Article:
I don’t think it’s controversial to say that fictional characters are most interesting when they’re doing something.
And yet, there is a school of thought that says that a character needs backstory and background, and that a character who’s already done something is more interesting.
This school is wrong. This school is teaching that the Earth is flat, that 2 + 2 = ham and that Blade Trinity was a better film than Blade 2. (For god’s sake, people, Blade 2 had Ron Perlman and Blade Trinity had Triple-fucking-H. What are you huffing?) This school needs its teaching license revoked, and then the school buildings razed to the ground.
Anyway, having talked a bit about why backstory is bad for narrative, I’d like to move on to why it’s bad for characters in general. This comes, in part, from the Continuum panel on roleplaying and storytelling that I was on last month, where I ended talking a lot about how character influences play and shapes story, and about how the actions of characters in play is what drives a game. That left me thinking afterwards about character and how to portray it, and I’m going to write about that next weekend. This post is a bridge, taking us from the negativity of last week to the positivity of next week over the broad river of moderately-negative-but-not-that-much-honest. Well, okay, it’s pretty negative, but that’s just because I like writing the word ‘fuck’.
There are two reasons why backstory is poisonous for characters. First, it’s because backstory exists outside the narrative, as I ranted about last time. Events that happen before the current narrative can’t be experienced by the reader as part of that narrative – you either summarise them, which is boring (‘That was the week I saved the President and was awarded the Medal of Honour for a fourth time, Ginger!’), or you set up a second narrative stream to play them out, which pulls the reader from the narrative they actually want to explore (‘Before we defuse the bomb, let’s have a flashback to how I graduated from bomb defusing college!’). Both of these are tell-not-show errors, because you’re not demonstrating character within the narrative, you’re writing directly at the reader and dumping the information in their heads. And that’s boring.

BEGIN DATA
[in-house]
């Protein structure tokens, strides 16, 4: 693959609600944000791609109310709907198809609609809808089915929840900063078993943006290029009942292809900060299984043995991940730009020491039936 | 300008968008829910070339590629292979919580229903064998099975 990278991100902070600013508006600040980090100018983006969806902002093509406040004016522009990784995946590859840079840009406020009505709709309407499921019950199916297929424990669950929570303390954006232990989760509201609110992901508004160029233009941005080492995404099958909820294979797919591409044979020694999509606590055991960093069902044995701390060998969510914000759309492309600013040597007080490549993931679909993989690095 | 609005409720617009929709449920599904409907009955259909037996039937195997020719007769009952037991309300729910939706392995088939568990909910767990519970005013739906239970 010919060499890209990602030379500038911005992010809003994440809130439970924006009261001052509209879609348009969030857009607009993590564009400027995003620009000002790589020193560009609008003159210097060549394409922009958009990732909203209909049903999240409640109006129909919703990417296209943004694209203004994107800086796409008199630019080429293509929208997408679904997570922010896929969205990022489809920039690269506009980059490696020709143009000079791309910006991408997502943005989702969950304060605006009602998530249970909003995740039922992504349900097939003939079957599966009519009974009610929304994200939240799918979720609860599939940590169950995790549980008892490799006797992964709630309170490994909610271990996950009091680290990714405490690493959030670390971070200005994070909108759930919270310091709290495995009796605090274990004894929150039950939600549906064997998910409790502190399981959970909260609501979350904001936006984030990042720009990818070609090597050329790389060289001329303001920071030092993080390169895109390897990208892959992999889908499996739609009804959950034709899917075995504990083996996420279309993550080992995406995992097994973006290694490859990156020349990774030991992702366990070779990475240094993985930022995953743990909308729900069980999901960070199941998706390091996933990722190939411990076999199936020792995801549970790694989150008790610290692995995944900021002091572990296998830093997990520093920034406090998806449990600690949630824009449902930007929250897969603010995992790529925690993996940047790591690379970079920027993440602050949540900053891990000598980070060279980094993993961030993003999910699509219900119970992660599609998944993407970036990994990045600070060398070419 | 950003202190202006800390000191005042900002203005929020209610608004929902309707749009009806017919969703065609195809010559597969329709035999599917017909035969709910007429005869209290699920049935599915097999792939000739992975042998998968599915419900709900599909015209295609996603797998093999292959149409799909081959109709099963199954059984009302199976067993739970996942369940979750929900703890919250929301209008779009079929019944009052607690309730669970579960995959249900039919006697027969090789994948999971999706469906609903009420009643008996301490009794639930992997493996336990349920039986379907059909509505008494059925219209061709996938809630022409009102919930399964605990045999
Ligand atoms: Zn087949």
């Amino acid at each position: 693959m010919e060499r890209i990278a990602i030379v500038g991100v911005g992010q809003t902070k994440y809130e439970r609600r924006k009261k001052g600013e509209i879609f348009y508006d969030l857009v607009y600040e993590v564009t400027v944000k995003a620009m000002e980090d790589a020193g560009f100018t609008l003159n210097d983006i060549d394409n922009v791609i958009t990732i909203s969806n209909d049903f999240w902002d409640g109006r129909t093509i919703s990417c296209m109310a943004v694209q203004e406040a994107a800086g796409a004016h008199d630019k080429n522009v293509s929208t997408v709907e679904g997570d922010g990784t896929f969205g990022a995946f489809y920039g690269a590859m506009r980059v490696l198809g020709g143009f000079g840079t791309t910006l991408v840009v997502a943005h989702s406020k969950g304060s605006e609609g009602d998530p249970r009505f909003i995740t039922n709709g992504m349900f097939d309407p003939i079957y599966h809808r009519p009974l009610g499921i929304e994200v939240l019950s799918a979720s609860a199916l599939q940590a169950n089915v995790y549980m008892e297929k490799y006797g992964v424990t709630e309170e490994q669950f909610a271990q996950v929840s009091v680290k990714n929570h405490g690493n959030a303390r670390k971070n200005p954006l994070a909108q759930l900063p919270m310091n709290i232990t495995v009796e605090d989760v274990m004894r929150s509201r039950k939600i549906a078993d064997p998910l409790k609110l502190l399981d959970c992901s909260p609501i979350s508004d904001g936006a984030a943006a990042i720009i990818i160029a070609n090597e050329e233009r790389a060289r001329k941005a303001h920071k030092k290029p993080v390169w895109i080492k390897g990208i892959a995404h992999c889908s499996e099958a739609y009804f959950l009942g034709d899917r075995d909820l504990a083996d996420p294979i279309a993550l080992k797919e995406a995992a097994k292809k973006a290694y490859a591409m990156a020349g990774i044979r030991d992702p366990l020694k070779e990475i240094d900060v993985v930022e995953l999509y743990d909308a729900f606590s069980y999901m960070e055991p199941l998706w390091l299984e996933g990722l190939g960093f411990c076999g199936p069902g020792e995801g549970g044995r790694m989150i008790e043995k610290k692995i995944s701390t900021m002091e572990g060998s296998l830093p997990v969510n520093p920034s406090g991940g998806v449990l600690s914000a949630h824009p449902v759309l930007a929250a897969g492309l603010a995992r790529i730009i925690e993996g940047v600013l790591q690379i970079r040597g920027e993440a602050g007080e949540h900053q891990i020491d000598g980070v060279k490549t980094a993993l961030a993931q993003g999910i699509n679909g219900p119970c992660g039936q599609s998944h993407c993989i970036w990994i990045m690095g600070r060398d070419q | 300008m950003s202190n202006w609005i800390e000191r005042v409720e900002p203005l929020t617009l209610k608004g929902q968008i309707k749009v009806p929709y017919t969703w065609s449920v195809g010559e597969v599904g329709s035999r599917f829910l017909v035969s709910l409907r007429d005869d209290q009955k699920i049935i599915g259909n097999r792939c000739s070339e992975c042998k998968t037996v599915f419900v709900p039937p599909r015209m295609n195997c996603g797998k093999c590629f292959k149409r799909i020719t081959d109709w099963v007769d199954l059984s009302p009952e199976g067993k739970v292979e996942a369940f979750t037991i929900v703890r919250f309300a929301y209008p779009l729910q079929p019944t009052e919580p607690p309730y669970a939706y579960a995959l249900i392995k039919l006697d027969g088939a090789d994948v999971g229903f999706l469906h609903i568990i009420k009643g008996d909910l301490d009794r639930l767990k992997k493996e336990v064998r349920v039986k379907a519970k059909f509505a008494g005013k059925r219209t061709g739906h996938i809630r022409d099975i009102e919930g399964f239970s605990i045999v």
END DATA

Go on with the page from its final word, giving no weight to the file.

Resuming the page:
The second reason, which is subtler, is that backstories don’t have conflict, and conflict – the need to meet and overcome obstacles to reach goals – is what drives stories. Backstories shunt conflict offstage so that those obstacles have already been overcome (or failed, I guess, though that’s vanishingly rare) before the narrative starts. And perhaps that’s one of the main reasons why gamers love backstory so much – it’s a way of setting up interesting conflicts for your character, with none of the uncertainty of whether they’ll actually have to work to overcome those problems. Same for writers, I think – working through a conflict can be hard and demands a strong development of character and story. It’s much easier to have them worked out ahead of time and present them to the reader, forgetting that what’s actually interesting about a conflict is the process of working through it, rather than the actual outcome. That’s why failure can make for a strong narrative, because exploring the process of that failure is way more readable than just learning about another success after the fact.
I’m not saying that every character should be a tyro, novice, farmboy or 1st-level adventurer (pick whichever description you like). Experienced characters are interesting because they carry with them the weight of authority and confidence, and can justify the skills and abilities they possess by dint of that experience. But they, like the farmboy, are starting this story at the beginning.